I am very sad to her of Don's passing. He was a great man, a great mentor and among, if not the, greatest engineering educator in Canada. Please pass our condolences to his family. On behalf of University of Calgary's Department of Chemical and Petroleum Engineering.Best regards,
U.T. U. Sundararaj, Professor and Head Department of Chemical and Petroleum Engineering University of Calgary
Very sad news indeed. He was the Chemical Engineering educator par excellence not only in Canada but worldwide. My condolences to you, your Department and his family.
Dimitrios Berk, McGill University
As you can see from the note from the Chair of McMaster Chem Eng, below, Professor Don Woods passed away this past weekend. As many of you know, Don was a Chemical Engineering Professor at McMaster who had a significant impact on engineering education. Though I didn't know him well, I knew of him by reputation and by a few memorable talks I saw and through the work of others who worked with Don (e.g. Kim Woodhouse, now Dean at Queens). I still recall Don giving a seminar in our Department many (likely more than 15) years ago about problem-based learning. Many years before that he had taken his sabbatical and spent it like a student, attending classes in the chem eng curriculum. What a radical idea! One of his discoveries was that, though we frequently herald problem solving as a key skill that our students learn, he found that we don't in fact teach it. This lead him to be a pioneer in problem-based learning as a way of teaching engineering. In my likely overly simplistic view, it's about putting the problem first, then having students discover (with 'coaching') what principles, information, etc. you need to solve it. That's as opposed to the more conventional approach where we teach principles and then give out problems that require the principles we just taught. Our conventional approach likely allows us to cover more material but at the expense of depth and what 'sticks' (i.e. becomes more intuitive) long term (less=more). Don's findings led to significant changes in the curriculum at McMaster, with several problem-based courses. His papers, presentations and people he interacted with also impacted the engineering community well beyond McMaster. For my part, though I still teach mostly in the conventional way, I do use a problem-based approach (my version of it anyway) as well. Don also spoke of the importance of taking short 'breaks' from lecture about every 15 or 20 minutes to keep students engaged and he used this to great effect in his own talk...something I also try to use. His approach is also an inspiration to the potential great value of labs where we also actively think and do...and hence much value in the Unit Ops Renovation as part of our Advancement campaign. A great Canadian Engineering educator who will be missed.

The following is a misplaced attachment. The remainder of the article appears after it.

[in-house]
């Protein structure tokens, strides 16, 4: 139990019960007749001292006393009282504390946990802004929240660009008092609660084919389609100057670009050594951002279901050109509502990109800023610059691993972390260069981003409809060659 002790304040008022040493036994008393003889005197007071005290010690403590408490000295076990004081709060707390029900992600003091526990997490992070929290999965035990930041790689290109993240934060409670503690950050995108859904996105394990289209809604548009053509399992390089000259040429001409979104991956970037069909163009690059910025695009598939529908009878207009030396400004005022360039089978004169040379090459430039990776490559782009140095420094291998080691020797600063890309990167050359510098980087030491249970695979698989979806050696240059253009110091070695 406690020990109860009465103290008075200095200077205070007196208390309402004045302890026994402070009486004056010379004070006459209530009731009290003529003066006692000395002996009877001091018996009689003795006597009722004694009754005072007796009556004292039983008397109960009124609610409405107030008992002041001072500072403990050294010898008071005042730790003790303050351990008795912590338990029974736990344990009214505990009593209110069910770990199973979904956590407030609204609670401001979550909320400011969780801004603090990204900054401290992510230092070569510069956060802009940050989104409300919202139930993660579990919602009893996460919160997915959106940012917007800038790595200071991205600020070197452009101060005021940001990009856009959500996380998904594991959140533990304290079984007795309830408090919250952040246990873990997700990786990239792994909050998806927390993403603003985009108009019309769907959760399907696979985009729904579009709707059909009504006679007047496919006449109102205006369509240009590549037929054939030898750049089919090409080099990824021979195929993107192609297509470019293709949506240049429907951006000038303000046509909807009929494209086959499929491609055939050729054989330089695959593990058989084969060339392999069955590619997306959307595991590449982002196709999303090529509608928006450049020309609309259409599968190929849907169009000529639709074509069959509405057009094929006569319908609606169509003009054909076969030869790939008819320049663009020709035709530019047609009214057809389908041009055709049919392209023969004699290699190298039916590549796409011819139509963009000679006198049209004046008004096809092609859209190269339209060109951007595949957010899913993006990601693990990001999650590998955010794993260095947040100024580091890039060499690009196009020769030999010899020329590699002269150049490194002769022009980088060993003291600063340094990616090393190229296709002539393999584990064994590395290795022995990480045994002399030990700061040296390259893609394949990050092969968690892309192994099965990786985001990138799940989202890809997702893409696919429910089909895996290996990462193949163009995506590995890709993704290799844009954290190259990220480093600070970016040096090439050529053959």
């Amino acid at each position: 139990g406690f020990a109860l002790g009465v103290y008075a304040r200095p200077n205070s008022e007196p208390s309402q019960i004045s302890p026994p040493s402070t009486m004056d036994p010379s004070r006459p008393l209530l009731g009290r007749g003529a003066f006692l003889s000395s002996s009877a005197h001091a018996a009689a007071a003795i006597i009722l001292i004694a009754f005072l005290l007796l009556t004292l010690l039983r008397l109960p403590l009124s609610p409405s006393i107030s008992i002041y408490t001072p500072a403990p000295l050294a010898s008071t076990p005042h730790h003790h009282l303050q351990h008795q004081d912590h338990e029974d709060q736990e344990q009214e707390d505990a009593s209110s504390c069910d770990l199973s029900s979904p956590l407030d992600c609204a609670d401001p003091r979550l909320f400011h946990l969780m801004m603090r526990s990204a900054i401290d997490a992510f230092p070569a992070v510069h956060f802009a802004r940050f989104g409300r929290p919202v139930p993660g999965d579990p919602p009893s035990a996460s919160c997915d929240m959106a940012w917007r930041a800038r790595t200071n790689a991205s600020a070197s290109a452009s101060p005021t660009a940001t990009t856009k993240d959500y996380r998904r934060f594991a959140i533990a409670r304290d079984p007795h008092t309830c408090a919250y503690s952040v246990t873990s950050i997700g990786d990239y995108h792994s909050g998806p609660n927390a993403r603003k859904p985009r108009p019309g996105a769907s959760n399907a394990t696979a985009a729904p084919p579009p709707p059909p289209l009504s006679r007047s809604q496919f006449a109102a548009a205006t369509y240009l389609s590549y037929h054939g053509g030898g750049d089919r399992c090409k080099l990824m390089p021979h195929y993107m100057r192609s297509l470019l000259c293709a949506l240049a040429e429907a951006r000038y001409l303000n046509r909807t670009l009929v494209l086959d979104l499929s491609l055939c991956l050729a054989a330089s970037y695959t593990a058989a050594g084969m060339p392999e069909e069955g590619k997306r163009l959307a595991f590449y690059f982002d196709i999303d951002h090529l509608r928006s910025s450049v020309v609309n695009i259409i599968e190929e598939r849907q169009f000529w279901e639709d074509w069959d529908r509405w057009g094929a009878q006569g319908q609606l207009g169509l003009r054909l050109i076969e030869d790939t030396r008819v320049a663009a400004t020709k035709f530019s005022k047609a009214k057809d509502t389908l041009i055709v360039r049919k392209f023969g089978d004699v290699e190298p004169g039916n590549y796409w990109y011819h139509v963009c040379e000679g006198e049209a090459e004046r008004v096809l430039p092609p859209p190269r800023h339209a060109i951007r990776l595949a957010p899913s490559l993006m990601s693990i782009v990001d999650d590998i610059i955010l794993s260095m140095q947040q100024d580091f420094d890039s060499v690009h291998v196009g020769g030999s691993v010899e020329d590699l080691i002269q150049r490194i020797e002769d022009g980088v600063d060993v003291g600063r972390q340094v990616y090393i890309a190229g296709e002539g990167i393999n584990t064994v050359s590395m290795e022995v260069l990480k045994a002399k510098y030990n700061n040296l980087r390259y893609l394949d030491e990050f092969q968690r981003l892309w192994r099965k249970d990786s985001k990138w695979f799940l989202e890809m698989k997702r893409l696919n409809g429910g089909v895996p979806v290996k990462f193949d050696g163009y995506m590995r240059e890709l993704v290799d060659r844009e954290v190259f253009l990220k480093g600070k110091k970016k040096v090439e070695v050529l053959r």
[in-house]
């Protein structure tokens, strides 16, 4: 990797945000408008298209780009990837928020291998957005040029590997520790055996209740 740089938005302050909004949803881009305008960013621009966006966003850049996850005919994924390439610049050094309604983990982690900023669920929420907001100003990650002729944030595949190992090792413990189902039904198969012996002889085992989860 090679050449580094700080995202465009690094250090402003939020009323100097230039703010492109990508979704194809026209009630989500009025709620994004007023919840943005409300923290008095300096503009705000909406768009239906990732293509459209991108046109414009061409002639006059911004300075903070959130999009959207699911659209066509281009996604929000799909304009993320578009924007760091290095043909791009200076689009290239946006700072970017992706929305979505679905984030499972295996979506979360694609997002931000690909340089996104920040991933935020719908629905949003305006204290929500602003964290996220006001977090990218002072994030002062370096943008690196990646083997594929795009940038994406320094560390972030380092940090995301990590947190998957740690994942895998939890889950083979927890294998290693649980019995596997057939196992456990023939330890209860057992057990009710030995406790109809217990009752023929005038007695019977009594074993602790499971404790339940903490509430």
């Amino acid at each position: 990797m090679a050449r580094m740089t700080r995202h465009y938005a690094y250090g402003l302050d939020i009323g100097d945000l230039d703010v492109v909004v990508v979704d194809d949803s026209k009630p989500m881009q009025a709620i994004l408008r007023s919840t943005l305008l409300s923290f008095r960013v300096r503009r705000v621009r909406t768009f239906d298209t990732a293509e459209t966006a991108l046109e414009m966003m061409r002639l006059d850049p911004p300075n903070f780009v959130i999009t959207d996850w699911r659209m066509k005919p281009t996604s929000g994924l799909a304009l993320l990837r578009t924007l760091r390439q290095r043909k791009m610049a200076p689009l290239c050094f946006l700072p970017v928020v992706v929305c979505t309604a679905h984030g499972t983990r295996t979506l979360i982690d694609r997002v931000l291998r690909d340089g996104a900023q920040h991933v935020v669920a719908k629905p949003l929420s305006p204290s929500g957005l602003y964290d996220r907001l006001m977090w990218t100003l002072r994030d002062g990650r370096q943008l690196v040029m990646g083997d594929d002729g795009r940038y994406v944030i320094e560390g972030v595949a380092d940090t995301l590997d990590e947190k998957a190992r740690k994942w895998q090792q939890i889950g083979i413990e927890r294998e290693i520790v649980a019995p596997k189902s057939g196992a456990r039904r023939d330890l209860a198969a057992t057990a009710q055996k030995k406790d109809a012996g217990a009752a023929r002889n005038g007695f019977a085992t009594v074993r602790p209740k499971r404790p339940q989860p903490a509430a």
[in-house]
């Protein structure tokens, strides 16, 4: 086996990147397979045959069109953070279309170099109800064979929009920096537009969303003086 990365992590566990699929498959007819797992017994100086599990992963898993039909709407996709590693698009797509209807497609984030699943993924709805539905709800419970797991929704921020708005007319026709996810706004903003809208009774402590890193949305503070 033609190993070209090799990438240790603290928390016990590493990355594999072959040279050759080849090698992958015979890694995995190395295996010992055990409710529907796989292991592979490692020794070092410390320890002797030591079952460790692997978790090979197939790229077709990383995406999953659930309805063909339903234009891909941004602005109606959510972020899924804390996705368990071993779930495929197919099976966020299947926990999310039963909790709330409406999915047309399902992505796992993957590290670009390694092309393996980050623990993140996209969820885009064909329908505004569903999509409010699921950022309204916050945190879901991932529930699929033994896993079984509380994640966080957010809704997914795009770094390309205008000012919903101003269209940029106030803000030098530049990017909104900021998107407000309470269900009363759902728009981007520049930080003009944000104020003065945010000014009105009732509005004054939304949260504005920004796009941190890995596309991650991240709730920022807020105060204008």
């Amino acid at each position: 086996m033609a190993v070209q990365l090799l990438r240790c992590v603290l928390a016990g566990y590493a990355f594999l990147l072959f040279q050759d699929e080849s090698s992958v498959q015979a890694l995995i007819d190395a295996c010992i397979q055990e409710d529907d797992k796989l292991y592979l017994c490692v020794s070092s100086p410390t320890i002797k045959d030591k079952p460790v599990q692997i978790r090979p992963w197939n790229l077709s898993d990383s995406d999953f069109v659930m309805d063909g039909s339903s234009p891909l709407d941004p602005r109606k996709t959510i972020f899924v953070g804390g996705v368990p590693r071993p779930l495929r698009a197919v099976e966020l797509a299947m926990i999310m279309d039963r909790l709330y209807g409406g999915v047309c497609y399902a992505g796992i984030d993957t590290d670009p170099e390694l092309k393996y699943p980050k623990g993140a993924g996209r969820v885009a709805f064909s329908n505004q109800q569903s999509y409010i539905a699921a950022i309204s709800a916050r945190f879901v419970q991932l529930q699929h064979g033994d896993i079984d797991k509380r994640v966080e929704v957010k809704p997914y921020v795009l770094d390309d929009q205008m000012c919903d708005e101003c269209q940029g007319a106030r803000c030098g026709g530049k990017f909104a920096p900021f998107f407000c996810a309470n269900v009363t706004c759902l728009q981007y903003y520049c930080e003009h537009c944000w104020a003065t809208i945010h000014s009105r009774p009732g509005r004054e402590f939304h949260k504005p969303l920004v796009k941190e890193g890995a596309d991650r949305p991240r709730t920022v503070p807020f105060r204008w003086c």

Grant Allen, University of Toronto
I considered Don a true friend , We worked off and on together for 20+ years. To my surprise Don attended my Fathers Visitation a few years ago and he talked to my Sons and Daughter. When Don left, my kids came to me and said he knew what sports they were involved in and their work. They said “what a real nice guy” and that I was lucky to work with such people. He was the spokes person for my departmental retirement and wow he certainly gave me a send off. It was an honour and privileged to say we knew him. Val, Gord, Wayne, Maxine and Neil
Gordon Slater, Port Dover, Ontario